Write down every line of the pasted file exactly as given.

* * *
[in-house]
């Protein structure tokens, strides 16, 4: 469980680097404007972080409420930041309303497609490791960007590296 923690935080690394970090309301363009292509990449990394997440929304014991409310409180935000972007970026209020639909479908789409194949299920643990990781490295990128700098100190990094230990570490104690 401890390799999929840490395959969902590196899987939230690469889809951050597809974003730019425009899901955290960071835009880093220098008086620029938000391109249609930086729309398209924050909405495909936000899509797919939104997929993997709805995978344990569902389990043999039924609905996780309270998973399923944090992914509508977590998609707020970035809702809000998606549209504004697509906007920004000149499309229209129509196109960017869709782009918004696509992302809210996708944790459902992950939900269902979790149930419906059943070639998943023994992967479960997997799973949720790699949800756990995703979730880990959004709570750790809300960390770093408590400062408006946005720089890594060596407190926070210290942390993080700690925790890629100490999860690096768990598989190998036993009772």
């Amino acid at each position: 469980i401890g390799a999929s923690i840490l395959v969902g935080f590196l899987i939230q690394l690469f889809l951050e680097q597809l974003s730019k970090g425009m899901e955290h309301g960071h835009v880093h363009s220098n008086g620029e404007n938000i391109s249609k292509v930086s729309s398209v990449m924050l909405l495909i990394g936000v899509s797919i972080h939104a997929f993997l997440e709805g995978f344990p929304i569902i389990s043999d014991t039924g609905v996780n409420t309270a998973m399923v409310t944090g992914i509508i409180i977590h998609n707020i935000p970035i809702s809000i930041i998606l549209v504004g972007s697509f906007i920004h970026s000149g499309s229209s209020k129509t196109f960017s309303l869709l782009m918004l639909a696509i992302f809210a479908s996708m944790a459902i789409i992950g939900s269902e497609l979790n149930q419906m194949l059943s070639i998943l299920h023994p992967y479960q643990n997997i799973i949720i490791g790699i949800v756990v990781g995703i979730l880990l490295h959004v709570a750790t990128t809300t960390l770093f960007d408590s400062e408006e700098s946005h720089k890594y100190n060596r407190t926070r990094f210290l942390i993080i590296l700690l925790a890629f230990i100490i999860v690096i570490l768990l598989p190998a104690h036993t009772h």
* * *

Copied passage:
[in-house]
């Protein structure tokens, strides 16, 4: 469980680097404007972080409420930041309303497609490791960007590296 923690935080690394970090309301363009292509990449990394997440929304014991409310409180935000972007970026209020639909479908789409194949299920643990990781490295990128700098100190990094230990570490104690 401890390799999929840490395959969902590196899987939230690469889809951050597809974003730019425009899901955290960071835009880093220098008086620029938000391109249609930086729309398209924050909405495909936000899509797919939104997929993997709805995978344990569902389990043999039924609905996780309270998973399923944090992914509508977590998609707020970035809702809000998606549209504004697509906007920004000149499309229209129509196109960017869709782009918004696509992302809210996708944790459902992950939900269902979790149930419906059943070639998943023994992967479960997997799973949720790699949800756990995703979730880990959004709570750790809300960390770093408590400062408006946005720089890594060596407190926070210290942390993080700690925790890629100490999860690096768990598989190998036993009772």
């Amino acid at each position: 469980i401890g390799a999929s923690i840490l395959v969902g935080f590196l899987i939230q690394l690469f889809l951050e680097q597809l974003s730019k970090g425009m899901e955290h309301g960071h835009v880093h363009s220098n008086g620029e404007n938000i391109s249609k292509v930086s729309s398209v990449m924050l909405l495909i990394g936000v899509s797919i972080h939104a997929f993997l997440e709805g995978f344990p929304i569902i389990s043999d014991t039924g609905v996780n409420t309270a998973m399923v409310t944090g992914i509508i409180i977590h998609n707020i935000p970035i809702s809000i930041i998606l549209v504004g972007s697509f906007i920004h970026s000149g499309s229209s209020k129509t196109f960017s309303l869709l782009m918004l639909a696509i992302f809210a479908s996708m944790a459902i789409i992950g939900s269902e497609l979790n149930q419906m194949l059943s070639i998943l299920h023994p992967y479960q643990n997997i799973i949720i490791g790699i949800v756990v990781g995703i979730l880990l490295h959004v709570a750790t990128t809300t960390l770093f960007d408590s400062e408006e700098s946005h720089k890594y100190n060596r407190t926070r990094f210290l942390i993080i590296l700690l925790a890629f230990i100490i999860v690096i570490l768990l598989p190998a104690h036993t009772h």